A Turn of Luck for the Gaming Industry?


Business and consulting firm Rubin Brown issued a release last week asserting the American gaming industry has seen a slight boost of late. However, note toward the end of the statement that Indiana gaming saw a slight downturn in 2010. Hopefully, 2011 will be a different story:

The nation’s gaming industry stabilized in 2010 with a slight increase in adjusted gross revenue (AGR) of 0.34 percent over 2009. This was the first time the industry has seen an increase in revenue since 2007 reports RubinBrown, one of the Midwest’s largest accounting and business consulting firms.  Commercial  and Tribal Gaming Stats 2011, available at http://www.rubinbrown.com, pools 2010 data from 448 commercial land-based and riverboat casinos in 14 states with legalized gambling. Data was compiled from state gaming regulatory authorities and the American Gaming Association.

From a regional perspective, the Midwest held steady again in 2010, with the five Midwest states referenced in the report comprising 25 percent of 2010 AGR of the 14 states with commercial gaming. Gaming in the Midwest experienced a $21 million decline in revenues during 2010, which is much improved compared to the $74 million decline in 2009. Missouri and Colorado were the only two Midwest states to see a boost in gaming revenue, with 3.35 and 3.4 percent increases respectively. Other states to see an increase in revenue include Pennsylvania, which led the nation in revenue growth with a drastic 26 percent increase; Nevada, which, although the state only saw a slight increase of 0.12 percent, is faring better than the double digit decrease it saw in 2009; and South Dakota, which experienced a moderate increase of 3.92 percent.

Missouri continues to lead the Midwest in casino revenue growth, bringing in over $1.7 billion in revenue and more than $450 million in commercial gaming tax revenue in 2010. Due to the opening of the River City Casino in St. Louis in early 2010, the St. Louis region increased its AGR by 7.52 percent to lead the market in Missouri, comprising nearly half of state-wide revenue. The Kansas City region followed behind with almost 40 percent and other communities in the state made up the remaining 10 percent. However, with the surrender of St. Louis’ President Casino license and the development of the Isle of Capri Casino in Cape Girardeau, which is expected to bring in over $67 million in new gambling revenues, these breakdowns may change in 2012.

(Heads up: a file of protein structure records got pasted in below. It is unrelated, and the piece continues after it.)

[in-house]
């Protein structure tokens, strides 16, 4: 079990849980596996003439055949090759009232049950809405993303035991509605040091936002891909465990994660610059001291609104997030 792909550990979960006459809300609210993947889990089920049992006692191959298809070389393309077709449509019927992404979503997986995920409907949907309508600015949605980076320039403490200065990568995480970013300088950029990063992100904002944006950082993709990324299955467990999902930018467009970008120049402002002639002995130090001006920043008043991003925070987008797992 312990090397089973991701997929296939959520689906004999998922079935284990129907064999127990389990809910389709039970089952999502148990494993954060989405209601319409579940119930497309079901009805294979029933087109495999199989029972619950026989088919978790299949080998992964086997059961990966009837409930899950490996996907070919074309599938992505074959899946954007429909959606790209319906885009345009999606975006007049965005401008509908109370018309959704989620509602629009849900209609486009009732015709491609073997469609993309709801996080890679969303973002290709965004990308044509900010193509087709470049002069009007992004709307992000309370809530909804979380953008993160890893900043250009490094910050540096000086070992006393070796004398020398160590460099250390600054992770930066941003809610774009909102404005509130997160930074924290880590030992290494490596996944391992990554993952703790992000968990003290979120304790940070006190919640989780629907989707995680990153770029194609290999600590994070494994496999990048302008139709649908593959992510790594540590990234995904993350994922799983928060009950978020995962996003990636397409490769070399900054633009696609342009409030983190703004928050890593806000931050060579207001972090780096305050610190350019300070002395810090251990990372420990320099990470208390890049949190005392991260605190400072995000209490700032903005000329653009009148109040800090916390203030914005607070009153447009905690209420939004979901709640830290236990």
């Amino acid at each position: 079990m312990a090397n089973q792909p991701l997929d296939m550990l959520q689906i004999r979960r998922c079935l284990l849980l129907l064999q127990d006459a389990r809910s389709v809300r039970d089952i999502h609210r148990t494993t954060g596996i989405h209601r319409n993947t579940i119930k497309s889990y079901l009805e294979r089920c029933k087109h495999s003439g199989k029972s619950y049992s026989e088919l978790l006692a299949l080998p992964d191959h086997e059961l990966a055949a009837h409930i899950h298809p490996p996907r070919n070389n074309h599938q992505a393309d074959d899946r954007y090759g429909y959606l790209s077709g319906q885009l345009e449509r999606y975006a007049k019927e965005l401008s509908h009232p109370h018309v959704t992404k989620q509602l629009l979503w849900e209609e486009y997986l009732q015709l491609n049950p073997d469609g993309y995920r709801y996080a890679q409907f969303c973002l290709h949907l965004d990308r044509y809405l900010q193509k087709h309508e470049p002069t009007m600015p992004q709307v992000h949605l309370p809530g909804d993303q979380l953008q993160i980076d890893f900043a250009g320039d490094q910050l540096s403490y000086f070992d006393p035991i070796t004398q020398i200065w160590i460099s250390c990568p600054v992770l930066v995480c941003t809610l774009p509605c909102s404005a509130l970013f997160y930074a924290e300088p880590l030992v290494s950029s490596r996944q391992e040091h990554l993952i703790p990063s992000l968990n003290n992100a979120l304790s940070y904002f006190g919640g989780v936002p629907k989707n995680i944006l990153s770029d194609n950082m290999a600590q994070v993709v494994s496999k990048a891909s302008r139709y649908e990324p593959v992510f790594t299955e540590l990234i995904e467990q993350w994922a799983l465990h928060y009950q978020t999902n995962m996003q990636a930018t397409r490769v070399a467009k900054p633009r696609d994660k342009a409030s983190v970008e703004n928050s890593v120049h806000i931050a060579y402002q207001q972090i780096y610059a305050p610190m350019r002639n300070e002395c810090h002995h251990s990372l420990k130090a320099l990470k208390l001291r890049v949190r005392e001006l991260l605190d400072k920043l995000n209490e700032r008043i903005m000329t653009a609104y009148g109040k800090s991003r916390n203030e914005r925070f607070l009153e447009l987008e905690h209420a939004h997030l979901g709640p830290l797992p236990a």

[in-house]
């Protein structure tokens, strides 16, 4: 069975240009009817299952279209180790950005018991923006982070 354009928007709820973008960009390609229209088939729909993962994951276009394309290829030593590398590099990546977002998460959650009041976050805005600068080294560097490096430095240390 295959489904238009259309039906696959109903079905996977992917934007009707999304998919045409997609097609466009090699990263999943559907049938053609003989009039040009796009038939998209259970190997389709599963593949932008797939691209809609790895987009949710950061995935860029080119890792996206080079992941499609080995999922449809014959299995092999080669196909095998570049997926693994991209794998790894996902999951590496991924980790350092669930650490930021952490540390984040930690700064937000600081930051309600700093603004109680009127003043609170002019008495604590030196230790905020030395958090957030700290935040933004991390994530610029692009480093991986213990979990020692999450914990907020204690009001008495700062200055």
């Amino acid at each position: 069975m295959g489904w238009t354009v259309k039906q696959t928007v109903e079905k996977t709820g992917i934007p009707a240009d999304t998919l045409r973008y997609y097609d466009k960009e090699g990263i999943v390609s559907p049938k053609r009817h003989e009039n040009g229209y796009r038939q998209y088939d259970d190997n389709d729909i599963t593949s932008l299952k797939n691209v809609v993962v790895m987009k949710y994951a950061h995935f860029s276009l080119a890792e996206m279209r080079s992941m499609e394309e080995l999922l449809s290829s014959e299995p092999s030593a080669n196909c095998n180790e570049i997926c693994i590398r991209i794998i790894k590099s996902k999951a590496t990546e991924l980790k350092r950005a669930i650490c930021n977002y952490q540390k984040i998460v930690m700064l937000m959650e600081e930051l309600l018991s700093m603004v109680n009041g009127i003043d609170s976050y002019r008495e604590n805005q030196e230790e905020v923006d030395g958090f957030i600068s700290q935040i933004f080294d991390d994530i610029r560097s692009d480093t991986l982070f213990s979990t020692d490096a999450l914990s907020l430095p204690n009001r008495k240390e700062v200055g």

Colorado, the only other state to see an increase in AGR, experienced an increase of $25 million during 2010 and generated more than $107 million in commercial gaming tax revenue. The passage of Amendment 50 by Colorado voters in 2009, which allowed the maximum bet at casinos to be raised from $5 to $100 and permitted properties to remain open 24 hours a day, can be attributed as one of the main causes for Colorado’s revenue increase in 2010.

The report credits the slight increase in overall gaming revenues to the continued economic recovery throughout the nation. Although operators have felt the impact of the Great Recession with reduced consumer spending, mergers, bankruptcies, strict lending requirements and stalled capital projects, the rebound for the gaming industry is starting to occur.

“Gaming continues to expand through changes in gaming legalization, updates in technology and expansion into new markets,” said Chelle Adams, partner-in-charge of RubinBrown’s Hospitality and Gaming Services Group. “One of the trends that we’re currently seeing and expecting to see more of in the next few years is an expansion of non-gaming amenities at casinos, such as entertainment venues, restaurants, spas and golf courses. These additions are being utilized to draw patrons to the casinos’ complete destination experience as several patrons are cutting back on traveling and vacations.”

Despite the growth in Missouri and Colorado, not all Midwest states experienced similar success in 2010. Indiana saw its gaming revenues decline again by a slight 1.27 percent and overall admissions decreased by 0.4 percent, a significant change from the 4 percent increase in 2009. Although AGR and admissions declined in 2010, 1.59 and 3.59 percent respectively, Iowa-based casinos saw patrons spending more per trip on average from the previous year.

Leave a Reply

Your email address will not be published. Required fields are marked *